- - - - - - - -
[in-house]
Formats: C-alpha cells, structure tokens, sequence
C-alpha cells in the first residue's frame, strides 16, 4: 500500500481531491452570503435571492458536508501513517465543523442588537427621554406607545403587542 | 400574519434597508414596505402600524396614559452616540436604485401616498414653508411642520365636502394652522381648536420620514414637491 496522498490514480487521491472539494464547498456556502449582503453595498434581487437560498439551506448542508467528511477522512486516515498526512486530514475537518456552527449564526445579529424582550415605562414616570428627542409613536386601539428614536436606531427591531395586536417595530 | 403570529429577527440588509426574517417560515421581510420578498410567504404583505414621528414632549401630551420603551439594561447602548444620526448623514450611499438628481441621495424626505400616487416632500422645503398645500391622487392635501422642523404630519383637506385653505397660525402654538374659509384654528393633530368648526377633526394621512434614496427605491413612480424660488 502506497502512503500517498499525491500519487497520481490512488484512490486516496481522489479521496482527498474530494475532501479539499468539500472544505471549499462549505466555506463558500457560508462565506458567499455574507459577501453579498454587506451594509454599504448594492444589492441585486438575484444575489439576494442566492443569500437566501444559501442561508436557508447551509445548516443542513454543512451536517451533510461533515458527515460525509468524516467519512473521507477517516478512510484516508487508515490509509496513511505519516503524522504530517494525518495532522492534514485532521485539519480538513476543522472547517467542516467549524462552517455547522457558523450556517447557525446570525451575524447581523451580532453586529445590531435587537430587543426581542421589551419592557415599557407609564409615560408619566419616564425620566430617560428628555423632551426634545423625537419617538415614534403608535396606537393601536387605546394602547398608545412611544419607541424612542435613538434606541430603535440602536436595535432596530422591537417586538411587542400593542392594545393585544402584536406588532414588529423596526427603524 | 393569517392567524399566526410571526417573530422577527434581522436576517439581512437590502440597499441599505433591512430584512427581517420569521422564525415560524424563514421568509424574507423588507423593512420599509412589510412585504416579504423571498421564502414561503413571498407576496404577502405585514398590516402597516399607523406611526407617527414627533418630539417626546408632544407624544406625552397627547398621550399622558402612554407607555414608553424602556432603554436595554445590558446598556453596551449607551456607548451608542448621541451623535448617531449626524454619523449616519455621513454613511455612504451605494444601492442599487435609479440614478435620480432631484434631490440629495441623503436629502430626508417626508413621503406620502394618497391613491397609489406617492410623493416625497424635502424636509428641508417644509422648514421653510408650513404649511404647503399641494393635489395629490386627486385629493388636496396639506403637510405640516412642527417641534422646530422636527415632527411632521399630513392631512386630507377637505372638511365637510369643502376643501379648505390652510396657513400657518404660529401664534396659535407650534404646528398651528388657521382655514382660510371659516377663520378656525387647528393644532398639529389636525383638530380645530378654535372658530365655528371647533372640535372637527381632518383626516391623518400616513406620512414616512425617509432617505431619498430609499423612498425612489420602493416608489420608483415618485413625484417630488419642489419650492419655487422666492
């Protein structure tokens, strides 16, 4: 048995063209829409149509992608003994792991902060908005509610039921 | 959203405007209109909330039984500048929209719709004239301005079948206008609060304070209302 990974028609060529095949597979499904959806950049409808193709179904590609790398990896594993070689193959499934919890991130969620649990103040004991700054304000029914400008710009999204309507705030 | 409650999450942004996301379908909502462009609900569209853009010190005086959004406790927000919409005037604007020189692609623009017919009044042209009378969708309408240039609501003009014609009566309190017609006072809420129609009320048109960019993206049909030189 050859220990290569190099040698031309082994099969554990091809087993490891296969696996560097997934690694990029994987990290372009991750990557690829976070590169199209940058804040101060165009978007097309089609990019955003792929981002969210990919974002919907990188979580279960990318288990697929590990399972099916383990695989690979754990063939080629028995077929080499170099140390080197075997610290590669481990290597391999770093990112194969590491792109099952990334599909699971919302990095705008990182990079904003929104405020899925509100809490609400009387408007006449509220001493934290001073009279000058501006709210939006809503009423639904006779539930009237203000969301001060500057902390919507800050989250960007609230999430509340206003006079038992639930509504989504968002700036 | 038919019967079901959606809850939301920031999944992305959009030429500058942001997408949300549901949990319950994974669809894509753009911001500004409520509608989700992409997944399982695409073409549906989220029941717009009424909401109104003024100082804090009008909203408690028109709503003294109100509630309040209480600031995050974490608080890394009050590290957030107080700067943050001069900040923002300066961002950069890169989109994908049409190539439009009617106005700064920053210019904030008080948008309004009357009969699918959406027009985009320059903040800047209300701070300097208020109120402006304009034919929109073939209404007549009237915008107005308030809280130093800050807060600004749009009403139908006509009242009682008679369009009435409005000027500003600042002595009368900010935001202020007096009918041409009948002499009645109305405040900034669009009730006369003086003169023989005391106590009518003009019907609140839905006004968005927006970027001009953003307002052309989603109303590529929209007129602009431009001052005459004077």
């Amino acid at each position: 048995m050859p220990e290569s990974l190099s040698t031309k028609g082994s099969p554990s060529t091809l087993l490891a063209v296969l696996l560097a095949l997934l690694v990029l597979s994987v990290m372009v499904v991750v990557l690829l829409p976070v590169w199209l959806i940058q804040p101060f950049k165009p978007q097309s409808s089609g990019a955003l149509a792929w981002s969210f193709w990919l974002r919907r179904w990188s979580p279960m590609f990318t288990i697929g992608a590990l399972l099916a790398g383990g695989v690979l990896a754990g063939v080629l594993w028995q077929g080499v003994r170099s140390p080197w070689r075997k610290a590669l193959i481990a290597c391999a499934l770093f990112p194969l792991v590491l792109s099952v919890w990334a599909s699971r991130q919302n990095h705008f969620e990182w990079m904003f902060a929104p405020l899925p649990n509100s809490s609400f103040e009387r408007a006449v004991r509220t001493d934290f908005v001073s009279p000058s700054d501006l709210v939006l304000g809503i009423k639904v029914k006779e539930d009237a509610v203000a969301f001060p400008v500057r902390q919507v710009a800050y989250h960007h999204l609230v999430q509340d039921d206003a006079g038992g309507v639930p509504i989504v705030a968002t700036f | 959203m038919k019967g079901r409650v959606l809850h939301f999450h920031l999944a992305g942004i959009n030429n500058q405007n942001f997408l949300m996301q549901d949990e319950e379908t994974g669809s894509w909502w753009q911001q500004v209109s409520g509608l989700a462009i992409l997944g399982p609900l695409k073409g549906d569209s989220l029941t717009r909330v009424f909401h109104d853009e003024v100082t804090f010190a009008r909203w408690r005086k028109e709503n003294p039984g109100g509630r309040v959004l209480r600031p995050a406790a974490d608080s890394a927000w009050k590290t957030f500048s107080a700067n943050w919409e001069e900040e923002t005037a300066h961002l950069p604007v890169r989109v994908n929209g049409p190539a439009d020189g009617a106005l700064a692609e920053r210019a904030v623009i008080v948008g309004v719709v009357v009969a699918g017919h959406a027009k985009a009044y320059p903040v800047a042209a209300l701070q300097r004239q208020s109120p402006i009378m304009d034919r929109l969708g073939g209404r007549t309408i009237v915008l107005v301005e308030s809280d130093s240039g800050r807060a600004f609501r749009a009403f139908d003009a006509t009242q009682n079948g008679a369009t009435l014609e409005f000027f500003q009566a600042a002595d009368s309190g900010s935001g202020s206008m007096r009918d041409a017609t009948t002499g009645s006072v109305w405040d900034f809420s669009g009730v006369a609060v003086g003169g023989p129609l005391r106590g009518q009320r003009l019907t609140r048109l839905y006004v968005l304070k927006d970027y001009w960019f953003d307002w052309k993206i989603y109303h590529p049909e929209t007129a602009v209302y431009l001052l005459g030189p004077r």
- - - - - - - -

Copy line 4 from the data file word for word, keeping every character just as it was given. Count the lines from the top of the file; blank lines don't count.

């Protein structure tokens, strides 16, 4: 048995063209829409149509992608003994792991902060908005509610039921 | 959203405007209109909330039984500048929209719709004239301005079948206008609060304070209302 990974028609060529095949597979499904959806950049409808193709179904590609790398990896594993070689193959499934919890991130969620649990103040004991700054304000029914400008710009999204309507705030 | 409650999450942004996301379908909502462009609900569209853009010190005086959004406790927000919409005037604007020189692609623009017919009044042209009378969708309408240039609501003009014609009566309190017609006072809420129609009320048109960019993206049909030189 050859220990290569190099040698031309082994099969554990091809087993490891296969696996560097997934690694990029994987990290372009991750990557690829976070590169199209940058804040101060165009978007097309089609990019955003792929981002969210990919974002919907990188979580279960990318288990697929590990399972099916383990695989690979754990063939080629028995077929080499170099140390080197075997610290590669481990290597391999770093990112194969590491792109099952990334599909699971919302990095705008990182990079904003929104405020899925509100809490609400009387408007006449509220001493934290001073009279000058501006709210939006809503009423639904006779539930009237203000969301001060500057902390919507800050989250960007609230999430509340206003006079038992639930509504989504968002700036 | 038919019967079901959606809850939301920031999944992305959009030429500058942001997408949300549901949990319950994974669809894509753009911001500004409520509608989700992409997944399982695409073409549906989220029941717009009424909401109104003024100082804090009008909203408690028109709503003294109100509630309040209480600031995050974490608080890394009050590290957030107080700067943050001069900040923002300066961002950069890169989109994908049409190539439009009617106005700064920053210019904030008080948008309004009357009969699918959406027009985009320059903040800047209300701070300097208020109120402006304009034919929109073939209404007549009237915008107005308030809280130093800050807060600004749009009403139908006509009242009682008679369009009435409005000027500003600042002595009368900010935001202020007096009918041409009948002499009645109305405040900034669009009730006369003086003169023989005391106590009518003009019907609140839905006004968005927006970027001009953003307002052309989603109303590529929209007129602009431009001052005459004077």